Nced's example reminds me of shift due to focus problems. That can come from a few sources. If the objective lens isn't collimated, that is, properly aligned to the optical axis, then the image will move around as the objective is rotated, if it is a front end OA. (Side wheel is another type of system that works some lenses internally.) Well made scopes won't do it.
However, if the either end of the scope has been bent, then the lenses at that end are no longer aligned to the optical axis and you are in the same spot. Both the AO feature and the eyepiece focus move a lens in and out along the optical axis and if collimation is off the centers will move off axis relative to each other as you move the lenses. The zoom feature moves a lens internally and if things aren't right, it can do it too.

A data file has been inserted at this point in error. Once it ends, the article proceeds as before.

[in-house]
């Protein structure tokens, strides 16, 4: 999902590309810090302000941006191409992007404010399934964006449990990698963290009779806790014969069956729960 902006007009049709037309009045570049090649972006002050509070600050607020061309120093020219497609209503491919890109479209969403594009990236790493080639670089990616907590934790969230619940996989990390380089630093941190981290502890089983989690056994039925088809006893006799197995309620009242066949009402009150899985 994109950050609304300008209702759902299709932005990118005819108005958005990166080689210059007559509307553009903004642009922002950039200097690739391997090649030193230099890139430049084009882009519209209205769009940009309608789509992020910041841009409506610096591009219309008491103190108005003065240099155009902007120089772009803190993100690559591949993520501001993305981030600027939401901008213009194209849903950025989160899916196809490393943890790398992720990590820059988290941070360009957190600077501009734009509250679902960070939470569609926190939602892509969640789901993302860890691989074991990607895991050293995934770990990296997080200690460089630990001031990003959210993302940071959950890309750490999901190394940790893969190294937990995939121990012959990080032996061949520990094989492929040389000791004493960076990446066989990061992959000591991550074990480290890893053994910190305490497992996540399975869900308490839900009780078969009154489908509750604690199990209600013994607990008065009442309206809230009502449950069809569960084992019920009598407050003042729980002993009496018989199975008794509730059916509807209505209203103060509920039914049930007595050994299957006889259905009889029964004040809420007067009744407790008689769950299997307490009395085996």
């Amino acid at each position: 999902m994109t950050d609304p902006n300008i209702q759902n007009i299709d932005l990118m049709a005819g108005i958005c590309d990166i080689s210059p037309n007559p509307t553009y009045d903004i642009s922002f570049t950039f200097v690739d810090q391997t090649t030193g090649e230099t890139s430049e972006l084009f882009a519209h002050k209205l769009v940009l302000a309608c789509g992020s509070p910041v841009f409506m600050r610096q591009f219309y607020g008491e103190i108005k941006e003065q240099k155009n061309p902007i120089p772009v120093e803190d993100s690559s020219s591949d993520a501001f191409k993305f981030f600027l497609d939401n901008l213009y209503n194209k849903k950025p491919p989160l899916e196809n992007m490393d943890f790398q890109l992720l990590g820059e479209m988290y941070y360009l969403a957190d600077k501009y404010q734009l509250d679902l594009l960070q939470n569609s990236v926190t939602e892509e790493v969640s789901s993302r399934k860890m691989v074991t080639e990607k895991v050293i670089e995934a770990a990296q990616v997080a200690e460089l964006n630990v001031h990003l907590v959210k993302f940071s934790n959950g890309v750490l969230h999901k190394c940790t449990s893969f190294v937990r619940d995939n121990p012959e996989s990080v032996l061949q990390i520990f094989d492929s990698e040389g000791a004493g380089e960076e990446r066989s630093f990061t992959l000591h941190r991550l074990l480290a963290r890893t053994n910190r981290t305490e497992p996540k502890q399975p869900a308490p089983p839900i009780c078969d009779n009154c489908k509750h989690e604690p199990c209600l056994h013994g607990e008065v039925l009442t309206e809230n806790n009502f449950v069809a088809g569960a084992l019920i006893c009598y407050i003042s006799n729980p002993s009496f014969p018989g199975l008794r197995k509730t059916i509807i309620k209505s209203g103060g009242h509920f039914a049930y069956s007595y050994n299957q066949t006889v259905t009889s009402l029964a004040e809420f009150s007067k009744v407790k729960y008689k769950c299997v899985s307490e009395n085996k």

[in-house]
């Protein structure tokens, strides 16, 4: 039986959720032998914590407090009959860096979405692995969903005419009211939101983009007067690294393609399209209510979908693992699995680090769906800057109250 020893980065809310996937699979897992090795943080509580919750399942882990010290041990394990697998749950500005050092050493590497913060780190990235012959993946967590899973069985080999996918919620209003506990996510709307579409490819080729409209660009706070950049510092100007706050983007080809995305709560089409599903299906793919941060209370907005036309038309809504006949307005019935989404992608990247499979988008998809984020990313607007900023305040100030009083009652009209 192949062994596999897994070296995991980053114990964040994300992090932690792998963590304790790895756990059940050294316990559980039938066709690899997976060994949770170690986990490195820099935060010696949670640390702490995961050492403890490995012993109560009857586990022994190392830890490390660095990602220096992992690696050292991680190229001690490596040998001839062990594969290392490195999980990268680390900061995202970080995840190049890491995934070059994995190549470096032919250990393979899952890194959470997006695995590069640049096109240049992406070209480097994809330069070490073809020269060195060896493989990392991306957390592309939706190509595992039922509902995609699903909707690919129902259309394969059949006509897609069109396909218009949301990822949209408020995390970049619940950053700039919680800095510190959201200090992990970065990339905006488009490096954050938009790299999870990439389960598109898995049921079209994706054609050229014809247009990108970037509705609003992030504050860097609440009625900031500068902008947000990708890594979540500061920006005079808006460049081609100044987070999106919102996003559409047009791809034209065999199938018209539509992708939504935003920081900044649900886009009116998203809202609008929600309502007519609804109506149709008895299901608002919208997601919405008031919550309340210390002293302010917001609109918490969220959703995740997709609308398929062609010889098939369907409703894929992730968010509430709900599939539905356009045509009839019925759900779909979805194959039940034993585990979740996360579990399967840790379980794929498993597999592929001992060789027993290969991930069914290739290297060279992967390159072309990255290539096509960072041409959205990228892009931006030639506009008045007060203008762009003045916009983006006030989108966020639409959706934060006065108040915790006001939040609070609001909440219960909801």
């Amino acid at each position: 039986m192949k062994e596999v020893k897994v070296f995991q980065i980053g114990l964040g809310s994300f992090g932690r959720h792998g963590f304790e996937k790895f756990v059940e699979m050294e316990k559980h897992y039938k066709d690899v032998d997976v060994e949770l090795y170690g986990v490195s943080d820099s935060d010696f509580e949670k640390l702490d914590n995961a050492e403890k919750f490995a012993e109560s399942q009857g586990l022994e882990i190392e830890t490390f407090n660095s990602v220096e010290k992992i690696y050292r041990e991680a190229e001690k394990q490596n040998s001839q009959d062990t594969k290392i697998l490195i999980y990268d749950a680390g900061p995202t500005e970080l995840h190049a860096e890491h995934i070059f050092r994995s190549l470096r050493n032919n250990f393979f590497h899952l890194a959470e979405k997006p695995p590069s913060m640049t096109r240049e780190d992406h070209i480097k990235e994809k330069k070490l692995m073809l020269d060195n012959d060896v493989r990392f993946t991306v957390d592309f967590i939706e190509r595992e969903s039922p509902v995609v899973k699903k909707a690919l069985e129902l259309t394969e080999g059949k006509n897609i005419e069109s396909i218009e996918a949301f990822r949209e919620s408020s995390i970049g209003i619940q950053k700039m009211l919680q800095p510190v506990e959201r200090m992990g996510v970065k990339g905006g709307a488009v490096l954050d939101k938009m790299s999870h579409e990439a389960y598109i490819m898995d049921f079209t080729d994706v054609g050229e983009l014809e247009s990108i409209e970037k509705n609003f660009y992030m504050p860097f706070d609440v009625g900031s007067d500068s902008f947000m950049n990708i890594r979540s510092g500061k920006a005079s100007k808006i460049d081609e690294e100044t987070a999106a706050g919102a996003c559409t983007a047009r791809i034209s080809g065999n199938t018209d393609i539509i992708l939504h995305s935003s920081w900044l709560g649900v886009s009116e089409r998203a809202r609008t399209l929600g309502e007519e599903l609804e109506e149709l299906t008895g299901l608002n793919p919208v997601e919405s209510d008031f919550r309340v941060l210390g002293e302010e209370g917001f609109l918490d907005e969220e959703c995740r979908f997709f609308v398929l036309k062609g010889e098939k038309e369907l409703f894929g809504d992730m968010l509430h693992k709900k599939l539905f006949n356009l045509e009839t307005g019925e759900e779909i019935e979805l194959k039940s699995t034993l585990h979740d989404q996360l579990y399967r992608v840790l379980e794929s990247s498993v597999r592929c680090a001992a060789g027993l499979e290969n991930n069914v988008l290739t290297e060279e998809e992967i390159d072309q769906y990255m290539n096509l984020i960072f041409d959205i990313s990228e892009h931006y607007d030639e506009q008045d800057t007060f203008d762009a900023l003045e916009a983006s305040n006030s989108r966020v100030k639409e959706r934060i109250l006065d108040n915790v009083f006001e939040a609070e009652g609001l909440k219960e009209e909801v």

I have such a "bent" scope, though, fortunately it is on the eyepiece end. I think it got dropped by a relative when I wasn't around, because I think I'd remember an accident that could bend a Leapers scope. Since I don't have reason to adjust the focus, I think
it isn't causing problems. The bend is pretty much vertically oriented. So in my case any shift it vertical, not like Nced's example, and may just "look" like some extra drop along the trajectory as seen by the shooter--or maybe even a flatter trajectory. Wow, that would be nice
. I haven't tried hard to figure it out: it is still on my CFX and it hasn't stopped me from doing some pretty nice shots when I needed to.